EGJ’s Answers to GoodReads Questions (updated winter 2016):
How do you deal with writer’s block?
First: I listen to Natalie Goldberg’s Writing Down the Bones on CD. Natalie did a tenth-anniversary version of Writing Down the Bones as an audio book, where she reads the book (the first book she ever wrote) and then comments on her own writing from the perspective of someone who has had ten more years of experience. She speaks directly to the writer in all of us, to our fears and faults, our insecurities and doubts, our soaring creative spirit and our earthbound reality issues. She is eloquent and inspiring. This book is healing for me in many ways. It never fails to bring me back to myself and back to my writing.
Second: I take a time out from the book I’m working on / having trouble with, go to iTunes and create a soundtrack for my book as if it were a movie. I focus in on orchestral pieces that embody or support the “feel” of the story arc and add a more modern tune at the beginning and end (like a credit roll song).
This helps to clear my mind–concentrating on something that is not writing but still creative– and then when I return to the book I have a fresh perspective AND a soundtrack to play while I’m writing that is wonderfully inspiring. It works every time! Try it! You’ll be amazed! Envisioning your book as a movie helps in other ways too. Thinking in the visual mode makes for great, concise descriptive passages and snappy/lively dialogue. And, of course, it is a lot of fun!
Third: I hit the road. If the first two don’t do the trick, I plan a road trip. Getting out of town, taking myself out of my daily life has never failed to get me unstuck. New surroundings and new experiences inspire me to write new thoughts. I take my laptop, but almost always end up just writing in my journal. There is something about putting pen to paper that creates that flow I’ve been missing. It’s very organic. I come home refreshed and ready to work. And now, with AirBnB.com it is easier than ever to get a place for a few days without breaking the bank. And who knows, you just might be inspired by the people you’re staying with, in addition to the beauty that surrounds you. I highly recommend it!
What’s the best thing about being a writer?
The best things about being a fiction writer are:
FUN: Building whole worlds using nothing but a vivid imagination.
LOVE: You get to fall in love over and over again with each new character.
FREEDOM: Which to me means waking up in the morning and asking yourself, “What do I want to do with my time today?” and having the answer be, “I want to work on my book.” And then being able to do so!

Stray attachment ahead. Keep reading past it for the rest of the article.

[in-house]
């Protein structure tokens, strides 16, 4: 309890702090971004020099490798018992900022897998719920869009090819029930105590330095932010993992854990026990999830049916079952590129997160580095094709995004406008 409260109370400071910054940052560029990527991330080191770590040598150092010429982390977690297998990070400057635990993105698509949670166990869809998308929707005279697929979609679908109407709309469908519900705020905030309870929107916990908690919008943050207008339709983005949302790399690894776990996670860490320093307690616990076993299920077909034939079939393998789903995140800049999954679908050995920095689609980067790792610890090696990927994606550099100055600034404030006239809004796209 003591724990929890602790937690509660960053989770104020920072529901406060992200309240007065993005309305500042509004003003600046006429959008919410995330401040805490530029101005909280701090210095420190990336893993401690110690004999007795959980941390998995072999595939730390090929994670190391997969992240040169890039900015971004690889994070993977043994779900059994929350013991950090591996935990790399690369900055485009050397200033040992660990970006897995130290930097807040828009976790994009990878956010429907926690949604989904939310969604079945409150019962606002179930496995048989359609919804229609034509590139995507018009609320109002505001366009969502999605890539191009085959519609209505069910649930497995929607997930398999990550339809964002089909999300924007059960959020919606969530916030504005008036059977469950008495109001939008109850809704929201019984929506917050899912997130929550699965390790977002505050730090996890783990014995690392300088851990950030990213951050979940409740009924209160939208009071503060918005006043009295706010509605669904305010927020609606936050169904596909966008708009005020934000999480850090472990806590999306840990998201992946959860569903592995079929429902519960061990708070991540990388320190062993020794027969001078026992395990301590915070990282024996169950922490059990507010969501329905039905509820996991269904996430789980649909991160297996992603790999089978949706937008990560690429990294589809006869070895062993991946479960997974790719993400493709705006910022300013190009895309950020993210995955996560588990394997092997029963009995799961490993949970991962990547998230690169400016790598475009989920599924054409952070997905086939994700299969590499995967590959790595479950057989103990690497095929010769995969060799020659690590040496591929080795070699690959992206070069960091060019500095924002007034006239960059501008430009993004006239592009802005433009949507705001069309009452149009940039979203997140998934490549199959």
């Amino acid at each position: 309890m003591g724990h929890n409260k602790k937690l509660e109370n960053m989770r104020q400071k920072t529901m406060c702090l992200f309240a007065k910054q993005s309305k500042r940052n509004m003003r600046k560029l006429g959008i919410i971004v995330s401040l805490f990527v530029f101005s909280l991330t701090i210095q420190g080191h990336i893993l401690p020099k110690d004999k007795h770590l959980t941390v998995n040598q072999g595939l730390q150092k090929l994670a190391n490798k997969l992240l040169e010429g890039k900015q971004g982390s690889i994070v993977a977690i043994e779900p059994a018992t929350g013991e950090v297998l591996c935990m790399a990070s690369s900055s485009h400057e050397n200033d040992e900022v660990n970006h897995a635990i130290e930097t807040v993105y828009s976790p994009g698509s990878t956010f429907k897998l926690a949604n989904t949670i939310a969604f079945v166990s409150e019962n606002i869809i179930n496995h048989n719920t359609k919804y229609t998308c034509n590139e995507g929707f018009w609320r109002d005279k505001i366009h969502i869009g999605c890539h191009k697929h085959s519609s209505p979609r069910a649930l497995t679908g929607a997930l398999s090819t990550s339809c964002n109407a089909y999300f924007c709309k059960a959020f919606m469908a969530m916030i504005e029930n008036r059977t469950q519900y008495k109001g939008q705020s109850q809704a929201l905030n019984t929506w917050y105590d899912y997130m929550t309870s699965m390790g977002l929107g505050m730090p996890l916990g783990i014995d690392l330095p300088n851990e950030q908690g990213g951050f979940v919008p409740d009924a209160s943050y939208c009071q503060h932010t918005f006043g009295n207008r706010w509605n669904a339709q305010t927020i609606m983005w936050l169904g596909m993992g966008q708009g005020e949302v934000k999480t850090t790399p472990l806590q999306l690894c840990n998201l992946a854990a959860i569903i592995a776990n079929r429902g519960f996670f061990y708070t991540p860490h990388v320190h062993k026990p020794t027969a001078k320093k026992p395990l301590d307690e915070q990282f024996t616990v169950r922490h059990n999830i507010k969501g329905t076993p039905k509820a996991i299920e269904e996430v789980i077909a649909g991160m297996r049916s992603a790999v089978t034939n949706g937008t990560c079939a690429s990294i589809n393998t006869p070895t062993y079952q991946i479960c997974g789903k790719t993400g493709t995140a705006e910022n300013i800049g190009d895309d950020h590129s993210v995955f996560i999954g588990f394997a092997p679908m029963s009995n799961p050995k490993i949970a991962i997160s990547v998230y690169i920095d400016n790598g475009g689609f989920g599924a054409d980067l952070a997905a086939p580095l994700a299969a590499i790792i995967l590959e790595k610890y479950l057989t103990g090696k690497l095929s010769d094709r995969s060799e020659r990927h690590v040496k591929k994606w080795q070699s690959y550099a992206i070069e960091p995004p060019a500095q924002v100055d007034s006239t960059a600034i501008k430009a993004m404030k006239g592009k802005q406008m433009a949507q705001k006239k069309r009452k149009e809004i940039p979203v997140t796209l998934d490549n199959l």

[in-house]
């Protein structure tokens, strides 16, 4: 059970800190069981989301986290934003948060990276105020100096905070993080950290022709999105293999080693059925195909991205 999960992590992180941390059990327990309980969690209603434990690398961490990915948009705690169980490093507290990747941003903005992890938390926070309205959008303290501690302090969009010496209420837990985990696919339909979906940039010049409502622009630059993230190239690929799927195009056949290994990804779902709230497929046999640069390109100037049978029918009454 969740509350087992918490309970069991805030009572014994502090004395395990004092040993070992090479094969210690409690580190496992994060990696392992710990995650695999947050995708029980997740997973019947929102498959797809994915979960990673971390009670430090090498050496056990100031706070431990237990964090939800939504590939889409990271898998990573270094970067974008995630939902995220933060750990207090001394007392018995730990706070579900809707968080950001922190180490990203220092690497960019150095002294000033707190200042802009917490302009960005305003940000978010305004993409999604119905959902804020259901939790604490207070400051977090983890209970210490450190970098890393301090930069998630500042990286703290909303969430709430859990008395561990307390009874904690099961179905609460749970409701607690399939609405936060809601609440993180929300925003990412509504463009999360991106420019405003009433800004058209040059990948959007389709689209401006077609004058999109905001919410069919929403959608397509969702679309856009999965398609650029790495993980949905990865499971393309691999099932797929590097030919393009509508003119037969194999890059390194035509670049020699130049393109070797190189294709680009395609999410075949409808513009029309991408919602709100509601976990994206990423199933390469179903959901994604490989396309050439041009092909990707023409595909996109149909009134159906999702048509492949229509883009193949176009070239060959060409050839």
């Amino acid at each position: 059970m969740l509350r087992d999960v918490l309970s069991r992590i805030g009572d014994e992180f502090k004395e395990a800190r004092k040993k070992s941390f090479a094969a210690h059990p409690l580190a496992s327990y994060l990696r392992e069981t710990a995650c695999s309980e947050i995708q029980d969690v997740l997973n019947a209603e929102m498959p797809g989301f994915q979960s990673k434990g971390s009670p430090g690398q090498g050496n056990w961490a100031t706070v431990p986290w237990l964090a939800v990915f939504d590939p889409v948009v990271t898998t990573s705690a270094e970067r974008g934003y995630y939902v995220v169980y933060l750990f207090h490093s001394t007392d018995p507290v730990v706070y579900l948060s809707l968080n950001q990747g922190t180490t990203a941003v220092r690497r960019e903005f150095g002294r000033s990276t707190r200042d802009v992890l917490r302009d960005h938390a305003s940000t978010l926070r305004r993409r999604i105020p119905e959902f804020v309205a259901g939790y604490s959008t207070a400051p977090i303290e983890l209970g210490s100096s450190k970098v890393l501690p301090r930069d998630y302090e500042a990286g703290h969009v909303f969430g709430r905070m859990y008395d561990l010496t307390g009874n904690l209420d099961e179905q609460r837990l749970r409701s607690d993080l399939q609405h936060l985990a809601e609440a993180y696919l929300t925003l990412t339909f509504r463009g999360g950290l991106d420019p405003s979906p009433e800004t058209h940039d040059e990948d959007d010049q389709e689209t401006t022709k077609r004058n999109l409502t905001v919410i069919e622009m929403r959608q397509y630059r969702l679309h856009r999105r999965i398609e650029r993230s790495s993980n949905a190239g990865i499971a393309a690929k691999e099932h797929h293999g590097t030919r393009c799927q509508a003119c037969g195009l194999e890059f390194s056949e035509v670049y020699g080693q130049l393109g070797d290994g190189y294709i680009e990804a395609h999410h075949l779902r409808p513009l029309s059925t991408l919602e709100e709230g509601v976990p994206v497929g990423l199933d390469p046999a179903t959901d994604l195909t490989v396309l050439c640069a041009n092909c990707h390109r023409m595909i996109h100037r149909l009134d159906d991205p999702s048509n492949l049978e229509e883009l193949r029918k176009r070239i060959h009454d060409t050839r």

PERSONAL GROWTH: Always learning new things, expanding your world and opening up to new and different points of view when researching for a story, is a wonderful, never-ending source of education and intrigue.
COURAGE: Having a book out in the world challenges you to push past your comfort zone and can even teach you that you are braver than you think.
TOUCHING PEOPLES LIVES: Having readers write you to say how much they love living in the worlds you have birthed, or to let you know even that your words helped them get through a difficult time in their lives, makes it all so worth it.
INSPIRATION: Being a writer means opening up to inspiration and letting things come through. Once that portal is open, it can inspire you in many other ways. It can ignite your soul.
GRATITUDE: I love my life and I am so grateful to be able to create freely (and to live in a country that allows full creative freedom).
What’s your advice for aspiring writers?
Aside from the usual (hone your craft etc.), my top 4 best pieces of advice (for fiction writing) are as follows:
- Don’t intrude upon your characters. Let them tell you what they want to say and do. Don’t force your opinions on them. Let them have their own unique point of view.
- Know the difference between Active and Passive Voice. Active voice draws the reader into a story, passive voice makes the reader feel like an observer. In passive voice, the subject does not do the action, the action is done to the subject. In active voice, the subject is engaged in the action. Tip: Look for the over use of the word “was” or “were.” They are red flags for passive voice.